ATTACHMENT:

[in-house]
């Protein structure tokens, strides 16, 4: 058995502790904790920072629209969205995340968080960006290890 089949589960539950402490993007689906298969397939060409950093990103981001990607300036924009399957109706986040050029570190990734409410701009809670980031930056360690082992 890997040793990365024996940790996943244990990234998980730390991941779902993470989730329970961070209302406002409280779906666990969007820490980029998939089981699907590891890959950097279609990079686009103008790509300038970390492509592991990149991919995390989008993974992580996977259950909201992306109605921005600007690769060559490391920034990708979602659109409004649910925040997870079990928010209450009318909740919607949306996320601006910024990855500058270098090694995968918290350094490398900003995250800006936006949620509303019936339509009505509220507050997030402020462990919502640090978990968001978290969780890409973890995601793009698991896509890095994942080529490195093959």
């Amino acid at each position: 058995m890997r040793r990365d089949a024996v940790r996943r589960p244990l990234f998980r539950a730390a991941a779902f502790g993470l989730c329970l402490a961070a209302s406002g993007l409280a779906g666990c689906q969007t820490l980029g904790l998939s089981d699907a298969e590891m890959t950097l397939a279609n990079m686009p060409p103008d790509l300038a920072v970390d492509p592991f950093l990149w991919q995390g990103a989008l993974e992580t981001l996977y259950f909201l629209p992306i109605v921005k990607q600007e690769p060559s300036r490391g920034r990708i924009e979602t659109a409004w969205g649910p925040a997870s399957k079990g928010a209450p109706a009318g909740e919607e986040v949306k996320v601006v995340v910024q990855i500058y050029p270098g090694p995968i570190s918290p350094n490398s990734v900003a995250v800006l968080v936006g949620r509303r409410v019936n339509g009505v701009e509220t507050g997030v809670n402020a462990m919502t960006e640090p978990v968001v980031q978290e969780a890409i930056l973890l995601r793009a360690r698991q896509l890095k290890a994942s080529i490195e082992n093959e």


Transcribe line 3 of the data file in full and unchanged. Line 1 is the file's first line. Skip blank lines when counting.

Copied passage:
């Amino acid at each position: 058995m890997r040793r990365d089949a024996v940790r996943r589960p244990l990234f998980r539950a730390a991941a779902f502790g993470l989730c329970l402490a961070a209302s406002g993007l409280a779906g666990c689906q969007t820490l980029g904790l998939s089981d699907a298969e590891m890959t950097l397939a279609n990079m686009p060409p103008d790509l300038a920072v970390d492509p592991f950093l990149w991919q995390g990103a989008l993974e992580t981001l996977y259950f909201l629209p992306i109605v921005k990607q600007e690769p060559s300036r490391g920034r990708i924009e979602t659109a409004w969205g649910p925040a997870s399957k079990g928010a209450p109706a009318g909740e919607e986040v949306k996320v601006v995340v910024q990855i500058y050029p270098g090694p995968i570190s918290p350094n490398s990734v900003a995250v800006l968080v936006g949620r509303r409410v019936n339509g009505v701009e509220t507050g997030v809670n402020a462990m919502t960006e640090p978990v968001v980031q978290e969780a890409i930056l973890l995601r793009a360690r698991q896509l890095k290890a994942s080529i490195e082992n093959e």